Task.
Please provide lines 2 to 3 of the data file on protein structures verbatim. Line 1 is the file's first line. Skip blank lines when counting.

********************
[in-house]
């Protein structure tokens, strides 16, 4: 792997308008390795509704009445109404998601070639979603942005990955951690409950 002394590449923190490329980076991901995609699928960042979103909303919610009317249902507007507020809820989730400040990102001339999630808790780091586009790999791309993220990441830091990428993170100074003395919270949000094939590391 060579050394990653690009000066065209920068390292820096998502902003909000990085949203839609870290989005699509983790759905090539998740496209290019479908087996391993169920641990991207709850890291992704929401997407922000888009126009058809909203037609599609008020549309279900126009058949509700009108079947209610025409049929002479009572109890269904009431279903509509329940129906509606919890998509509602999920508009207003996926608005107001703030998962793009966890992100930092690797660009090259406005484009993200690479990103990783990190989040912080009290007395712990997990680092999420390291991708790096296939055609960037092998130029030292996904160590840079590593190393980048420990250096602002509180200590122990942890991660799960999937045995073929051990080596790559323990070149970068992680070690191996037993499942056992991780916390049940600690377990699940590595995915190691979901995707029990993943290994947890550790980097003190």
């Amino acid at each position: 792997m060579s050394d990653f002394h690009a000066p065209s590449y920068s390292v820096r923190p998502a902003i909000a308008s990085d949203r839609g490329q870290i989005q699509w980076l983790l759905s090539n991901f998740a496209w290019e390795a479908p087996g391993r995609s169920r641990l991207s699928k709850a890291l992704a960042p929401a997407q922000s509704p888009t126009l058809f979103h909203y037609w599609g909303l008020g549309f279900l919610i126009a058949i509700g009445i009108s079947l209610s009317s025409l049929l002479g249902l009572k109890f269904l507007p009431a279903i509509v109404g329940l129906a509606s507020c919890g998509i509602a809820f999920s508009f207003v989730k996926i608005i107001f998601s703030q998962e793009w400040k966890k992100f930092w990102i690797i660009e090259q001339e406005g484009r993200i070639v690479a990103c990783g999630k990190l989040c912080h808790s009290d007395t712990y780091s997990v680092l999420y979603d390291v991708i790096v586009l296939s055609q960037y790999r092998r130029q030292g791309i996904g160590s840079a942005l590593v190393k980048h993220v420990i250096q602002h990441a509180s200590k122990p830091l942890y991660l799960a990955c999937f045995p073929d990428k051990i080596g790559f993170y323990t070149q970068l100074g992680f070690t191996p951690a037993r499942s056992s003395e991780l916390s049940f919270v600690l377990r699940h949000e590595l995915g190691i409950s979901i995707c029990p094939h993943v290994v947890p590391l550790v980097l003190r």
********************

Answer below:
């Protein structure tokens, strides 16, 4: 792997308008390795509704009445109404998601070639979603942005990955951690409950 002394590449923190490329980076991901995609699928960042979103909303919610009317249902507007507020809820989730400040990102001339999630808790780091586009790999791309993220990441830091990428993170100074003395919270949000094939590391 060579050394990653690009000066065209920068390292820096998502902003909000990085949203839609870290989005699509983790759905090539998740496209290019479908087996391993169920641990991207709850890291992704929401997407922000888009126009058809909203037609599609008020549309279900126009058949509700009108079947209610025409049929002479009572109890269904009431279903509509329940129906509606919890998509509602999920508009207003996926608005107001703030998962793009966890992100930092690797660009090259406005484009993200690479990103990783990190989040912080009290007395712990997990680092999420390291991708790096296939055609960037092998130029030292996904160590840079590593190393980048420990250096602002509180200590122990942890991660799960999937045995073929051990080596790559323990070149970068992680070690191996037993499942056992991780916390049940600690377990699940590595995915190691979901995707029990993943290994947890550790980097003190």
């Amino acid at each position: 792997m060579s050394d990653f002394h690009a000066p065209s590449y920068s390292v820096r923190p998502a902003i909000a308008s990085d949203r839609g490329q870290i989005q699509w980076l983790l759905s090539n991901f998740a496209w290019e390795a479908p087996g391993r995609s169920r641990l991207s699928k709850a890291l992704a960042p929401a997407q922000s509704p888009t126009l058809f979103h909203y037609w599609g909303l008020g549309f279900l919610i126009a058949i509700g009445i009108s079947l209610s009317s025409l049929l002479g249902l009572k109890f269904l507007p009431a279903i509509v109404g329940l129906a509606s507020c919890g998509i509602a809820f999920s508009f207003v989730k996926i608005i107001f998601s703030q998962e793009w400040k966890k992100f930092w990102i690797i660009e090259q001339e406005g484009r993200i070639v690479a990103c990783g999630k990190l989040c912080h808790s009290d007395t712990y780091s997990v680092l999420y979603d390291v991708i790096v586009l296939s055609q960037y790999r092998r130029q030292g791309i996904g160590s840079a942005l590593v190393k980048h993220v420990i250096q602002h990441a509180s200590k122990p830091l942890y991660l799960a990955c999937f045995p073929d990428k051990i080596g790559f993170y323990t070149q970068l100074g992680f070690t191996p951690a037993r499942s056992s003395e991780l916390s049940f919270v600690l377990r699940h949000e590595l995915g190691i409950s979901i995707c029990p094939h993943v290994v947890p590391l550790v980097l003190r």